Amphibious operations are designed and conducted primarily to:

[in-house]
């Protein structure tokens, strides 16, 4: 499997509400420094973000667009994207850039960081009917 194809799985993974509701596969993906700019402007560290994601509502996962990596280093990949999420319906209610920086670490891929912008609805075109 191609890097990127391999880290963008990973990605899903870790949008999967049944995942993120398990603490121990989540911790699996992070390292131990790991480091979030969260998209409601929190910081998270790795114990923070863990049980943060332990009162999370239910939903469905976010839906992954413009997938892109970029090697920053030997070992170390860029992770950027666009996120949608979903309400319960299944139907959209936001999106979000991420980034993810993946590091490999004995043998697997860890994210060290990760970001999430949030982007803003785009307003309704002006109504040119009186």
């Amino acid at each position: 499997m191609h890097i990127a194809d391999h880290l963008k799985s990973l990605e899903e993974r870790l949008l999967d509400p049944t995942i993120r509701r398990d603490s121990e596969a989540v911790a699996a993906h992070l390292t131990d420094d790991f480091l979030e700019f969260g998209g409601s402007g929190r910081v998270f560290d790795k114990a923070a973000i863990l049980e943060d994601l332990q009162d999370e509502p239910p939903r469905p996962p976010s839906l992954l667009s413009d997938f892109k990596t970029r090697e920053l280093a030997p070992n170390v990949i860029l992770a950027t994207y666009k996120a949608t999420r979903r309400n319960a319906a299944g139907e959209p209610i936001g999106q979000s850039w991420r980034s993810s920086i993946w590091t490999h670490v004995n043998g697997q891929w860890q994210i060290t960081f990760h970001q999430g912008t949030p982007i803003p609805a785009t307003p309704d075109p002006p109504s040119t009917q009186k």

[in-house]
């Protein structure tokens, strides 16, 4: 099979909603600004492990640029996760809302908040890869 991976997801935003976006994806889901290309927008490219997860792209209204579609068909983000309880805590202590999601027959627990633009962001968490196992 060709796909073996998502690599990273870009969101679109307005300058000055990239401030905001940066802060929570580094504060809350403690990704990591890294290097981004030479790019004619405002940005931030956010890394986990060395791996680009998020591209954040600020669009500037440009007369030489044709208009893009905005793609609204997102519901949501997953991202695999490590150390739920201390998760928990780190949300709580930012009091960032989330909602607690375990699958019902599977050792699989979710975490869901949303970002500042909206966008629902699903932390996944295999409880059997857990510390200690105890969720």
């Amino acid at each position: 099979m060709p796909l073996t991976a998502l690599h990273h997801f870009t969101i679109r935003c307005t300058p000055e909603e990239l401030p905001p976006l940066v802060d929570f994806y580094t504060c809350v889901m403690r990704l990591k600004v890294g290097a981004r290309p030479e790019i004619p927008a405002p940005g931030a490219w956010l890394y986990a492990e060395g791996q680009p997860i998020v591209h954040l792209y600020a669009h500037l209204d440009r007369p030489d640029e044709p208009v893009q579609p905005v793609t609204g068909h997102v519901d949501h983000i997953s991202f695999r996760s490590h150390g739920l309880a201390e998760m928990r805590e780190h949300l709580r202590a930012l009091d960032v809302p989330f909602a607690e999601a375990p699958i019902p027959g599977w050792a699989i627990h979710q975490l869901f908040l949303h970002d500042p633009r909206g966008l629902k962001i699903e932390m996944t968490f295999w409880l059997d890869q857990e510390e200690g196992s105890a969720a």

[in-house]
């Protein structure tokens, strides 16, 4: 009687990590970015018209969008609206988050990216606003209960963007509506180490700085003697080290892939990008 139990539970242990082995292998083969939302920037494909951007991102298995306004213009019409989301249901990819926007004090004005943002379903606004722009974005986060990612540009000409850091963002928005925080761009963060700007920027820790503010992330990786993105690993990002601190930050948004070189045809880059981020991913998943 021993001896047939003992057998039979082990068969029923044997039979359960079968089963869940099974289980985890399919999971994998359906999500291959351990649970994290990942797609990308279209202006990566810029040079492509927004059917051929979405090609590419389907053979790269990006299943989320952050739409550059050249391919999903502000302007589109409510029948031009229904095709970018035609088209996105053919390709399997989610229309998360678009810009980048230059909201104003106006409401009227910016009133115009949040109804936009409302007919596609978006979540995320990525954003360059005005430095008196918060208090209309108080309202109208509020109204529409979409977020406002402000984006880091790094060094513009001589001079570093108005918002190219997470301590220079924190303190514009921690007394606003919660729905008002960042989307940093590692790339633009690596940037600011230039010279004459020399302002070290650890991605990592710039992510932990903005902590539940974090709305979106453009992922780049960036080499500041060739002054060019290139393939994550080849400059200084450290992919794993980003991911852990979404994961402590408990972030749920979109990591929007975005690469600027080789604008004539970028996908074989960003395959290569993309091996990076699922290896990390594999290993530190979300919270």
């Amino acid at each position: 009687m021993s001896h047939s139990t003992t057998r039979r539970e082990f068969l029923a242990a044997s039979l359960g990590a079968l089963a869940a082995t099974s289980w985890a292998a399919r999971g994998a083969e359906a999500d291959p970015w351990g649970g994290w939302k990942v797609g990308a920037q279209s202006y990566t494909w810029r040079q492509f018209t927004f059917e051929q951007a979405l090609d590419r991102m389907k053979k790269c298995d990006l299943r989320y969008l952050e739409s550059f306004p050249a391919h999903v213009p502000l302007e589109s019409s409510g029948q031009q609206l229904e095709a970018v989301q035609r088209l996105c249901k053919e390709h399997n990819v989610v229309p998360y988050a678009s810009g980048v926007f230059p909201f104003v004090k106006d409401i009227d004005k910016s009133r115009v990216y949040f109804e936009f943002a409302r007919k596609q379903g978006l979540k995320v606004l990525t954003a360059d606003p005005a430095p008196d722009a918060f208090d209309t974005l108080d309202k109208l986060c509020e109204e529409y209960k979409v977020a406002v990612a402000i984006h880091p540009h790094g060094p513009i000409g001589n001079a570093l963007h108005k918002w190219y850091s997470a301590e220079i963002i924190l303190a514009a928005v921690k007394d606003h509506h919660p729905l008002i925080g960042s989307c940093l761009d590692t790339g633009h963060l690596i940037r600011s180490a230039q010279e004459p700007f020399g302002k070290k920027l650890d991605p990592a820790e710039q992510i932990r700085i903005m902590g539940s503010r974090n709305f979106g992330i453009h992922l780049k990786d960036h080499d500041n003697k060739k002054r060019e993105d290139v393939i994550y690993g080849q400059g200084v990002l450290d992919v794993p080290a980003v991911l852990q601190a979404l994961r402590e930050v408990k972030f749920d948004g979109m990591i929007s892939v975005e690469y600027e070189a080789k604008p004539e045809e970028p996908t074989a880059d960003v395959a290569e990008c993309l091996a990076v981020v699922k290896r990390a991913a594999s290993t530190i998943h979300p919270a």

The essential usefulness of an amphibious operation stems from its mobility and flexibility (i.e., the ability to concentrate balanced forces and strike with great strength at a selected point in the hostile defense system). The amphibious operation exploits the element of surprise and capitalizes on enemy weaknesses by projecting and applying combat power at the most advantageous location and time. The threat of an amphibious landing can induce enemies to divert forces, fix defensive positions, divert major resources to coastal defense, or disperse forces. Such a threat may result in the enemy making expensive and wasteful efforts in attempting to defend their coastlines. The salient requirement of an amphibious assault, which is the principal type of amphibious operation, is the necessity for swift, uninterrupted buildup of sufficient combat power ashore from an initial zero capability to full coordinated striking power as the attack progresses toward amphibious task force (ATF) final objectives.Amphibious operations may involve high-risk, high-payoff efforts to accomplish critical missions. Complete appreciation of the amphibious operation must include recognition of its chief limitation; i.e. the vulnerability of the landing force during the early hours of the operation. Strength ashore must be built up from zero to a coordinated, balanced force capable of accomplishing the assigned mission. Throughout the amphibious operation, but most particularly during the highly vulnerable ship-to-shore movement phase, success may hinge on the ability to integrate both land-based and maritime air defense resources to isolate the area of operations from hostile air platforms and airborne weapons attack to the maximum extent possible. The conduct of landings from beyond enemy visual and radar range is a technique that employs maneuver warfare concepts such as surprise, operational speed, operational flexibility, and tactical mobility to achieve a tactical advantage over the enemy that can be decisively exploited while minimizing risk to assault shipping. A beachhead is a designated area on a hostile or potentially hostile shore which, when seized and held, ensures the continuous landing of troops and materiel and provides maneuver space requisite for subsequent projected operations ashore. It is the physical objective of an amphibious operation. The landing area is that part of the objective area within which the landing operations of an amphibious force are conducted. It includes the beach, the approaches to the beach, the transport areas, the fire support areas, the air occupied by close supporting aircraft, and the land included in the advance inland to the initial objective. A landing beach is that portion of a shoreline usually required for the landing of a battalion landing team. However, it may also be that portion of a shoreline constituting a tactical locality (such as the shore of a bay) over which a force larger or smaller than a battalion landing team may be landed. A Helicopter Landing Zone [HLZ] is a specified ground area for landing assault helicopters to embark or disembark troops and/or cargo. A landing zone may contain one or more landing sites. Naval amphibious forces provide flexible and adaptive combined-arms crisis-response capability, and a self-sustainable forcible-entry capability. Modern U.S. Navy amphibious assault ships are the primary landing ships for assault operations of Marine expeditionary units. These ships use Landing Craft Air Cushion (LCAC), conventional landing craft and helicopters to move Marine assault forces ashore. In a secondary role, using AV-8B Harrier aircraft and anti-submarine warfare helicopters, these ships perform sea control and limited power projection missions. Amphibious warships are uniquely designed to support assault from the sea against defended positions ashore. They must be able to sail in harm's way and provide a rapid built-up of combat power ashore in the face of opposition. The United States maintains the largest and most capable amphibious force in the world. A total of 43 amphibious ships, excluding the two command ships, participated in Desert Shield and Desert Storm, 73 percent of all such ships in the Navy at the time. Along with their 18,000 embarked Marines prepared for amphibious assaults, they conducted practice forays along the Omani and Saudi Arabian coasts, assisted in boardings and searches of merchantmen whose uncooperative masters provoked more forcible measures, and provided support for raids on Iraqi-held Kuwaiti islands. The threat posed by this presence to Iraqi forces in Kuwaiti led to 7-11 Iraqi divisions deploying for an invasion that never came. During the Cold War, Marines responded to crises about three to four times a year, depending upon what was counted. In the three years immediately following Desert Storm, they were called on to meet some 20 crises--about six times annually. The increase reflects a greater reliance on Navy and Marines aboard ships, as overseas bases diminish. To meet such crises, three Marine Expeditionary units--each with 2,000 Marines embarked aboard ships--are routinely deployed throughout the globe. The current modernization plan will provide amphibious lift for 2.5 Marine expeditionary brigade (MEB) equivalents. The future amphibious force is being shaped to allow the formation of 12 amphibious ready groups (ARGs) to meet forward-presence, contingency, and warfighting requirements. Ultimately, the amphibious force will be composed of 12 LHA/Ds, 12 LPD 17s, and 12 LSD 41/49s; capable of forming 12 ARGs (or operating independently when necessary) and lifting 2.5 MEB equivalents in all five lift parameters (vehicle square foot stowage, cargo cubic capacity, troop capacity, vertical take off and landing capacity, and LCAC capacity).